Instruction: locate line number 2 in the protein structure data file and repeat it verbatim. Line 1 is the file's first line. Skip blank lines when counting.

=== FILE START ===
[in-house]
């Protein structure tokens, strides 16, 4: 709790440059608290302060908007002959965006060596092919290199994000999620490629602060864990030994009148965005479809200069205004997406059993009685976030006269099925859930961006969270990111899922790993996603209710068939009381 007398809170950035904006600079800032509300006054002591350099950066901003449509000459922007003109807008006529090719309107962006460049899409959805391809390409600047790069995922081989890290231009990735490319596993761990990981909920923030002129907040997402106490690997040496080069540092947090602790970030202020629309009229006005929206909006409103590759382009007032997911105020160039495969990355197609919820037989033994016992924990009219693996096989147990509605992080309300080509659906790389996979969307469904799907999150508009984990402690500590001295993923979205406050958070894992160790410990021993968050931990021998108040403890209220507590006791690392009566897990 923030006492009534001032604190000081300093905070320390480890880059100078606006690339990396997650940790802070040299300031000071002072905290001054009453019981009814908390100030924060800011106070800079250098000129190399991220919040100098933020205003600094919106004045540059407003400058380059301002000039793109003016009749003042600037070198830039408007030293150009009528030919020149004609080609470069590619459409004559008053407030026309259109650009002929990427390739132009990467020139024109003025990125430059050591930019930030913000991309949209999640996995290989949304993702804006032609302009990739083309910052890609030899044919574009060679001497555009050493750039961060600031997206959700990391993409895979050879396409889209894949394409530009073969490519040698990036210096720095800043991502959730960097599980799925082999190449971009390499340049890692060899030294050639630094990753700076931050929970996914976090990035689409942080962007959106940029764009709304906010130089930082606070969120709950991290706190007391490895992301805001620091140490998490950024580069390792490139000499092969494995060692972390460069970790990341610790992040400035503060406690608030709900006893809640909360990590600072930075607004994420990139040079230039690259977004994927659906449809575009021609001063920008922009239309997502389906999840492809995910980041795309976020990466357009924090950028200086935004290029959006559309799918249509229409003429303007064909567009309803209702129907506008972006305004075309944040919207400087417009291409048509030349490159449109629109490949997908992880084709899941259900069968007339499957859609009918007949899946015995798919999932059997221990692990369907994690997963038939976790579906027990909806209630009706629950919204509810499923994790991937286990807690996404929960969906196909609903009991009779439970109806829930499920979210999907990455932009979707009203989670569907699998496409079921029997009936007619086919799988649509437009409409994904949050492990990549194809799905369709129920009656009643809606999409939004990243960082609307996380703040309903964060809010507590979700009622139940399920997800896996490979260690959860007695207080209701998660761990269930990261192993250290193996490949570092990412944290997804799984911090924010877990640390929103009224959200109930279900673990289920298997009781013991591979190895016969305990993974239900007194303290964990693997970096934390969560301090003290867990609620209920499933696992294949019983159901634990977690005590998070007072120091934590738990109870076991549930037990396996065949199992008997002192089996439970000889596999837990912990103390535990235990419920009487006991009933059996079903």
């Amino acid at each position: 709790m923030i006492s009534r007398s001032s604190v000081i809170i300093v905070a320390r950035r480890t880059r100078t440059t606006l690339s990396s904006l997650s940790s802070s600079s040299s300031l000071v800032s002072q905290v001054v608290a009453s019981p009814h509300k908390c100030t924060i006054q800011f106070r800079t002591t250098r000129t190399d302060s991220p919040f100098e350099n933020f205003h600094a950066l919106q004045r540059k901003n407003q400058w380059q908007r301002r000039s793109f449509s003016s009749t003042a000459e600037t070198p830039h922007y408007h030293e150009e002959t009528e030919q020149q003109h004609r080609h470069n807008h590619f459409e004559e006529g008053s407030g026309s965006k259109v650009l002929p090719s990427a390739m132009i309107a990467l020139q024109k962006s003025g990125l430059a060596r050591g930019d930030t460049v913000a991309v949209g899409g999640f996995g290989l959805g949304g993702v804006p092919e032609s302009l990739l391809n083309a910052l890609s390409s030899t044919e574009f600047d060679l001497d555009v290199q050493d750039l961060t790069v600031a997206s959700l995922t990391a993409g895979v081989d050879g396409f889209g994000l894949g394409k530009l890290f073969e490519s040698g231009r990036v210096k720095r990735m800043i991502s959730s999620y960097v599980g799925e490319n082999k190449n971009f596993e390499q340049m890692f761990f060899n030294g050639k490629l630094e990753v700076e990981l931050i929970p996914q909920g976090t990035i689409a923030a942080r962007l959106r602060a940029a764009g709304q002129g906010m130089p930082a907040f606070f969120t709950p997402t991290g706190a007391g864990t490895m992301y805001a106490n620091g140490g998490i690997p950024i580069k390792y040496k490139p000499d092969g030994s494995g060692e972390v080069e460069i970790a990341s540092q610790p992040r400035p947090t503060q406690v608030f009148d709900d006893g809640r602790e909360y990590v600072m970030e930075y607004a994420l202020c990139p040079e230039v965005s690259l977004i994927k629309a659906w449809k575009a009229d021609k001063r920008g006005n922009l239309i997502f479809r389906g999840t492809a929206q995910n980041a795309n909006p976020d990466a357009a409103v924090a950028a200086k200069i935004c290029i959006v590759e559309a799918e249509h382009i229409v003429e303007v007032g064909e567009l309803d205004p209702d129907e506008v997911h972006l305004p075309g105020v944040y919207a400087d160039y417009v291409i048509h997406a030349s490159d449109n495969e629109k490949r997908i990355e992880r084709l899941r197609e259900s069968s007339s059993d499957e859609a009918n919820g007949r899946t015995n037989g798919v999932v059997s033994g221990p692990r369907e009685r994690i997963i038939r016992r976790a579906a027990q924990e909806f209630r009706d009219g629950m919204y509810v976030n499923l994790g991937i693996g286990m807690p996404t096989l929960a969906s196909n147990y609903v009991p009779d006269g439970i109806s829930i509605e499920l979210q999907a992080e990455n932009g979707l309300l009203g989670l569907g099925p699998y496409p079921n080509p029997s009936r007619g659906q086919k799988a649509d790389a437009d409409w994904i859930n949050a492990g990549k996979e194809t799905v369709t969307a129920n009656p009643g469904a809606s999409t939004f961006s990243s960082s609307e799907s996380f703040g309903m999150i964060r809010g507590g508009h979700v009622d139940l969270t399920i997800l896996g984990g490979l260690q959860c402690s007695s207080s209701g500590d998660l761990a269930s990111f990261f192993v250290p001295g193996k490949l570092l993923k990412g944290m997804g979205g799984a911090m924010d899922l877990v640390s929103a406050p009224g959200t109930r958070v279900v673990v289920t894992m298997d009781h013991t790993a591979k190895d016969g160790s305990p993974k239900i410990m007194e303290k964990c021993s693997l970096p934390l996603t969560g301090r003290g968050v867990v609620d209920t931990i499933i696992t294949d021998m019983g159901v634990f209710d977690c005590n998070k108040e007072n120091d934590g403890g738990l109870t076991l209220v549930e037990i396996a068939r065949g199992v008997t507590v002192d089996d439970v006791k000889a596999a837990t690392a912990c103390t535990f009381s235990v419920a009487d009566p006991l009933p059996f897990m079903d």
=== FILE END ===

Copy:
């Protein structure tokens, strides 16, 4: 709790440059608290302060908007002959965006060596092919290199994000999620490629602060864990030994009148965005479809200069205004997406059993009685976030006269099925859930961006969270990111899922790993996603209710068939009381 007398809170950035904006600079800032509300006054002591350099950066901003449509000459922007003109807008006529090719309107962006460049899409959805391809390409600047790069995922081989890290231009990735490319596993761990990981909920923030002129907040997402106490690997040496080069540092947090602790970030202020629309009229006005929206909006409103590759382009007032997911105020160039495969990355197609919820037989033994016992924990009219693996096989147990509605992080309300080509659906790389996979969307469904799907999150508009984990402690500590001295993923979205406050958070894992160790410990021993968050931990021998108040403890209220507590006791690392009566897990 923030006492009534001032604190000081300093905070320390480890880059100078606006690339990396997650940790802070040299300031000071002072905290001054009453019981009814908390100030924060800011106070800079250098000129190399991220919040100098933020205003600094919106004045540059407003400058380059301002000039793109003016009749003042600037070198830039408007030293150009009528030919020149004609080609470069590619459409004559008053407030026309259109650009002929990427390739132009990467020139024109003025990125430059050591930019930030913000991309949209999640996995290989949304993702804006032609302009990739083309910052890609030899044919574009060679001497555009050493750039961060600031997206959700990391993409895979050879396409889209894949394409530009073969490519040698990036210096720095800043991502959730960097599980799925082999190449971009390499340049890692060899030294050639630094990753700076931050929970996914976090990035689409942080962007959106940029764009709304906010130089930082606070969120709950991290706190007391490895992301805001620091140490998490950024580069390792490139000499092969494995060692972390460069970790990341610790992040400035503060406690608030709900006893809640909360990590600072930075607004994420990139040079230039690259977004994927659906449809575009021609001063920008922009239309997502389906999840492809995910980041795309976020990466357009924090950028200086935004290029959006559309799918249509229409003429303007064909567009309803209702129907506008972006305004075309944040919207400087417009291409048509030349490159449109629109490949997908992880084709899941259900069968007339499957859609009918007949899946015995798919999932059997221990692990369907994690997963038939976790579906027990909806209630009706629950919204509810499923994790991937286990807690996404929960969906196909609903009991009779439970109806829930499920979210999907990455932009979707009203989670569907699998496409079921029997009936007619086919799988649509437009409409994904949050492990990549194809799905369709129920009656009643809606999409939004990243960082609307996380703040309903964060809010507590979700009622139940399920997800896996490979260690959860007695207080209701998660761990269930990261192993250290193996490949570092990412944290997804799984911090924010877990640390929103009224959200109930279900673990289920298997009781013991591979190895016969305990993974239900007194303290964990693997970096934390969560301090003290867990609620209920499933696992294949019983159901634990977690005590998070007072120091934590738990109870076991549930037990396996065949199992008997002192089996439970000889596999837990912990103390535990235990419920009487006991009933059996079903």